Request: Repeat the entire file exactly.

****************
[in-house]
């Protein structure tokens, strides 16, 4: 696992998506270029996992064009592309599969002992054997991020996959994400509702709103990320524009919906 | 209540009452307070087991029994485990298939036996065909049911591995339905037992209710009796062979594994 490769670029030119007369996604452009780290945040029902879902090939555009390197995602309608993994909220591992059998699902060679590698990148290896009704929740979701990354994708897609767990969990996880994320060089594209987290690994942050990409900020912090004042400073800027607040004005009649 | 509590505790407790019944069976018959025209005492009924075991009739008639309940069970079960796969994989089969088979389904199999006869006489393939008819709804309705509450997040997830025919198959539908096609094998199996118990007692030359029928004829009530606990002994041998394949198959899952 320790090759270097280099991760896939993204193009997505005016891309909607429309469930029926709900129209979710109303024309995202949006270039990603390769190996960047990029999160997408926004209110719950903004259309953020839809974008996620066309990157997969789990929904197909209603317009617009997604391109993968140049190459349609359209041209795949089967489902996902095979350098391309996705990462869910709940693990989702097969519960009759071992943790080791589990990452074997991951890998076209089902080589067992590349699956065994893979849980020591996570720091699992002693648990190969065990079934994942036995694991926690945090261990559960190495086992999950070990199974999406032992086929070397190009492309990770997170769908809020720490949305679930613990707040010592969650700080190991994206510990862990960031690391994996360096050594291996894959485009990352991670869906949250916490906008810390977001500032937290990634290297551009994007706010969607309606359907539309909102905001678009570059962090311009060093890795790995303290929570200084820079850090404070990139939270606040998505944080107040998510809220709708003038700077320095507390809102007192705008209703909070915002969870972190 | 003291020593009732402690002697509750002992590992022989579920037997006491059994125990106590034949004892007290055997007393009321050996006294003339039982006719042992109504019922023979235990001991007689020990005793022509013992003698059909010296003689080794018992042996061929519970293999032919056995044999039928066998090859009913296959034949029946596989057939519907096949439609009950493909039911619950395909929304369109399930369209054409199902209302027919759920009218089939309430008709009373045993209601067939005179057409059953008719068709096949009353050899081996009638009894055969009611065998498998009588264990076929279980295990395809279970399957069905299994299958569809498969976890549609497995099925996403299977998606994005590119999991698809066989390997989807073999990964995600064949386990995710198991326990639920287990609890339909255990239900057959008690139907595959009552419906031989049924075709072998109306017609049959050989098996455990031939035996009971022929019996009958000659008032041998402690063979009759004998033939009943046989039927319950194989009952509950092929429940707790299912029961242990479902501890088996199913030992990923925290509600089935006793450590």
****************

[in-house]
């Protein structure tokens, strides 16, 4: 696992998506270029996992064009592309599969002992054997991020996959994400509702709103990320524009919906 | 209540009452307070087991029994485990298939036996065909049911591995339905037992209710009796062979594994 490769670029030119007369996604452009780290945040029902879902090939555009390197995602309608993994909220591992059998699902060679590698990148290896009704929740979701990354994708897609767990969990996880994320060089594209987290690994942050990409900020912090004042400073800027607040004005009649 | 509590505790407790019944069976018959025209005492009924075991009739008639309940069970079960796969994989089969088979389904199999006869006489393939008819709804309705509450997040997830025919198959539908096609094998199996118990007692030359029928004829009530606990002994041998394949198959899952 320790090759270097280099991760896939993204193009997505005016891309909607429309469930029926709900129209979710109303024309995202949006270039990603390769190996960047990029999160997408926004209110719950903004259309953020839809974008996620066309990157997969789990929904197909209603317009617009997604391109993968140049190459349609359209041209795949089967489902996902095979350098391309996705990462869910709940693990989702097969519960009759071992943790080791589990990452074997991951890998076209089902080589067992590349699956065994893979849980020591996570720091699992002693648990190969065990079934994942036995694991926690945090261990559960190495086992999950070990199974999406032992086929070397190009492309990770997170769908809020720490949305679930613990707040010592969650700080190991994206510990862990960031690391994996360096050594291996894959485009990352991670869906949250916490906008810390977001500032937290990634290297551009994007706010969607309606359907539309909102905001678009570059962090311009060093890795790995303290929570200084820079850090404070990139939270606040998505944080107040998510809220709708003038700077320095507390809102007192705008209703909070915002969870972190 | 003291020593009732402690002697509750002992590992022989579920037997006491059994125990106590034949004892007290055997007393009321050996006294003339039982006719042992109504019922023979235990001991007689020990005793022509013992003698059909010296003689080794018992042996061929519970293999032919056995044999039928066998090859009913296959034949029946596989057939519907096949439609009950493909039911619950395909929304369109399930369209054409199902209302027919759920009218089939309430008709009373045993209601067939005179057409059953008719068709096949009353050899081996009638009894055969009611065998498998009588264990076929279980295990395809279970399957069905299994299958569809498969976890549609497995099925996403299977998606994005590119999991698809066989390997989807073999990964995600064949386990995710198991326990639920287990609890339909255990239900057959008690139907595959009552419906031989049924075709072998109306017609049959050989098996455990031939035996009971022929019996009958000659008032041998402690063979009759004998033939009943046989039927319950194989009952509950092929429940707790299912029961242990479902501890088996199913030992990923925290509600089935006793450590």